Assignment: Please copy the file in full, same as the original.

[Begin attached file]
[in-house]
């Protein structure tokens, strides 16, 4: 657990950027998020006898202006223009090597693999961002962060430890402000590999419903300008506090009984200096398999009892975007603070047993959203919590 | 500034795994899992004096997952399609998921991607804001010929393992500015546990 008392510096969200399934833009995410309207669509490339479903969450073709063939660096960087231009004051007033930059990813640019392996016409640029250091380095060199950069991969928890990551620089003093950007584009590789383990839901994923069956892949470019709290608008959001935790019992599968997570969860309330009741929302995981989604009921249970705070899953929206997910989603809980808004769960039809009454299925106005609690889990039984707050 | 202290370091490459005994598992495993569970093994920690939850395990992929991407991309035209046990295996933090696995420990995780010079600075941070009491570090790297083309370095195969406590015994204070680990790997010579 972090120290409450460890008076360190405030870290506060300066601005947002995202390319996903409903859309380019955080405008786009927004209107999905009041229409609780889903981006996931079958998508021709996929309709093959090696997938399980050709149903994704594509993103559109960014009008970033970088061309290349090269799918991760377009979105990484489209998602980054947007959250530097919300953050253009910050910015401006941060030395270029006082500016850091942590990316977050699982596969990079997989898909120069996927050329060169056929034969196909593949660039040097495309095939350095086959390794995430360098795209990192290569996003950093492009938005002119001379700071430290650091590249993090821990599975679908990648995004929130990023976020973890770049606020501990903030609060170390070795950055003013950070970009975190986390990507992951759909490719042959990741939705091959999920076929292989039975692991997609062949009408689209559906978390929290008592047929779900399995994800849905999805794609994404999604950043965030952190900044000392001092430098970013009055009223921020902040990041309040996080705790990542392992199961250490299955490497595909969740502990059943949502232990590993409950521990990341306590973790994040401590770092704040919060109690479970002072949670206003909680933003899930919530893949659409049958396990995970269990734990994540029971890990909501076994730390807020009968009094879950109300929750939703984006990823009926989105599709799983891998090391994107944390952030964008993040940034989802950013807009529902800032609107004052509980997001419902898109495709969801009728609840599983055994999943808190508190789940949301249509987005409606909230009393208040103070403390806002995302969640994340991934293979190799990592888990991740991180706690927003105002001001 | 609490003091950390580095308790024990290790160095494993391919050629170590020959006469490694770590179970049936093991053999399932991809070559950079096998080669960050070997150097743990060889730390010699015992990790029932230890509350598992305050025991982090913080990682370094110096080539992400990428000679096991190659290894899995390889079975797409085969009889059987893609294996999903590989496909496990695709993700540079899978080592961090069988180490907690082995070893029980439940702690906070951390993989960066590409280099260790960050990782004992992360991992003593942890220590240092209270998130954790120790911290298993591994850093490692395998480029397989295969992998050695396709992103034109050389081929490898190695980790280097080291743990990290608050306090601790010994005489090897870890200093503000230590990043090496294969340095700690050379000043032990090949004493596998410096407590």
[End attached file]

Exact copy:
[in-house]
């Protein structure tokens, strides 16, 4: 657990950027998020006898202006223009090597693999961002962060430890402000590999419903300008506090009984200096398999009892975007603070047993959203919590 | 500034795994899992004096997952399609998921991607804001010929393992500015546990 008392510096969200399934833009995410309207669509490339479903969450073709063939660096960087231009004051007033930059990813640019392996016409640029250091380095060199950069991969928890990551620089003093950007584009590789383990839901994923069956892949470019709290608008959001935790019992599968997570969860309330009741929302995981989604009921249970705070899953929206997910989603809980808004769960039809009454299925106005609690889990039984707050 | 202290370091490459005994598992495993569970093994920690939850395990992929991407991309035209046990295996933090696995420990995780010079600075941070009491570090790297083309370095195969406590015994204070680990790997010579 972090120290409450460890008076360190405030870290506060300066601005947002995202390319996903409903859309380019955080405008786009927004209107999905009041229409609780889903981006996931079958998508021709996929309709093959090696997938399980050709149903994704594509993103559109960014009008970033970088061309290349090269799918991760377009979105990484489209998602980054947007959250530097919300953050253009910050910015401006941060030395270029006082500016850091942590990316977050699982596969990079997989898909120069996927050329060169056929034969196909593949660039040097495309095939350095086959390794995430360098795209990192290569996003950093492009938005002119001379700071430290650091590249993090821990599975679908990648995004929130990023976020973890770049606020501990903030609060170390070795950055003013950070970009975190986390990507992951759909490719042959990741939705091959999920076929292989039975692991997609062949009408689209559906978390929290008592047929779900399995994800849905999805794609994404999604950043965030952190900044000392001092430098970013009055009223921020902040990041309040996080705790990542392992199961250490299955490497595909969740502990059943949502232990590993409950521990990341306590973790994040401590770092704040919060109690479970002072949670206003909680933003899930919530893949659409049958396990995970269990734990994540029971890990909501076994730390807020009968009094879950109300929750939703984006990823009926989105599709799983891998090391994107944390952030964008993040940034989802950013807009529902800032609107004052509980997001419902898109495709969801009728609840599983055994999943808190508190789940949301249509987005409606909230009393208040103070403390806002995302969640994340991934293979190799990592888990991740991180706690927003105002001001 | 609490003091950390580095308790024990290790160095494993391919050629170590020959006469490694770590179970049936093991053999399932991809070559950079096998080669960050070997150097743990060889730390010699015992990790029932230890509350598992305050025991982090913080990682370094110096080539992400990428000679096991190659290894899995390889079975797409085969009889059987893609294996999903590989496909496990695709993700540079899978080592961090069988180490907690082995070893029980439940702690906070951390993989960066590409280099260790960050990782004992992360991992003593942890220590240092209270998130954790120790911290298993591994850093490692395998480029397989295969992998050695396709992103034109050389081929490898190695980790280097080291743990990290608050306090601790010994005489090897870890200093503000230590990043090496294969340095700690050379000043032990090949004493596998410096407590």